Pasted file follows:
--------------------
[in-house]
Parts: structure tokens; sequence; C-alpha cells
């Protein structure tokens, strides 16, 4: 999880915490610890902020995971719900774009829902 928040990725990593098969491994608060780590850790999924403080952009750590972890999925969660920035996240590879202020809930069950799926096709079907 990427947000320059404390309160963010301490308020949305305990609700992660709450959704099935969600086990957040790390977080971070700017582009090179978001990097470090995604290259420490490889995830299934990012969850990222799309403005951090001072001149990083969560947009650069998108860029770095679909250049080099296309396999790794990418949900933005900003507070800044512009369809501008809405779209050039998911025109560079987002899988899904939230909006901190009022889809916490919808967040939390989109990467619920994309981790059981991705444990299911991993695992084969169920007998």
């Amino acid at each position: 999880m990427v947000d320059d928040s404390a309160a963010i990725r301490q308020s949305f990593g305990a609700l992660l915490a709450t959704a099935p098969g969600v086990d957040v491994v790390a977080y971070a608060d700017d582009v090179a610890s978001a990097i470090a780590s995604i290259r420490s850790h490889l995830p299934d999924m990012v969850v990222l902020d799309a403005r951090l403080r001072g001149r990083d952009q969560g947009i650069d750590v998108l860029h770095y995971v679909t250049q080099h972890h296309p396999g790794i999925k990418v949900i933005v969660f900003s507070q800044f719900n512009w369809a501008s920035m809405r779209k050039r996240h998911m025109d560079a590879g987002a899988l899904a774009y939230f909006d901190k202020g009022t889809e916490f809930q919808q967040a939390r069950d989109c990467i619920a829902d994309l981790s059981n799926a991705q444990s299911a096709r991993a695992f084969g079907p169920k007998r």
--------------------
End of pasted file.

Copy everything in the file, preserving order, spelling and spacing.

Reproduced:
[in-house]
Parts: structure tokens; sequence; C-alpha cells
């Protein structure tokens, strides 16, 4: 999880915490610890902020995971719900774009829902 928040990725990593098969491994608060780590850790999924403080952009750590972890999925969660920035996240590879202020809930069950799926096709079907 990427947000320059404390309160963010301490308020949305305990609700992660709450959704099935969600086990957040790390977080971070700017582009090179978001990097470090995604290259420490490889995830299934990012969850990222799309403005951090001072001149990083969560947009650069998108860029770095679909250049080099296309396999790794990418949900933005900003507070800044512009369809501008809405779209050039998911025109560079987002899988899904939230909006901190009022889809916490919808967040939390989109990467619920994309981790059981991705444990299911991993695992084969169920007998």
């Amino acid at each position: 999880m990427v947000d320059d928040s404390a309160a963010i990725r301490q308020s949305f990593g305990a609700l992660l915490a709450t959704a099935p098969g969600v086990d957040v491994v790390a977080y971070a608060d700017d582009v090179a610890s978001a990097i470090a780590s995604i290259r420490s850790h490889l995830p299934d999924m990012v969850v990222l902020d799309a403005r951090l403080r001072g001149r990083d952009q969560g947009i650069d750590v998108l860029h770095y995971v679909t250049q080099h972890h296309p396999g790794i999925k990418v949900i933005v969660f900003s507070q800044f719900n512009w369809a501008s920035m809405r779209k050039r996240h998911m025109d560079a590879g987002a899988l899904a774009y939230f909006d901190k202020g009022t889809e916490f809930q919808q967040a939390r069950d989109c990467i619920a829902d994309l981790s059981n799926a991705q444990s299911a096709r991993a695992f084969g079907p169920k007998r």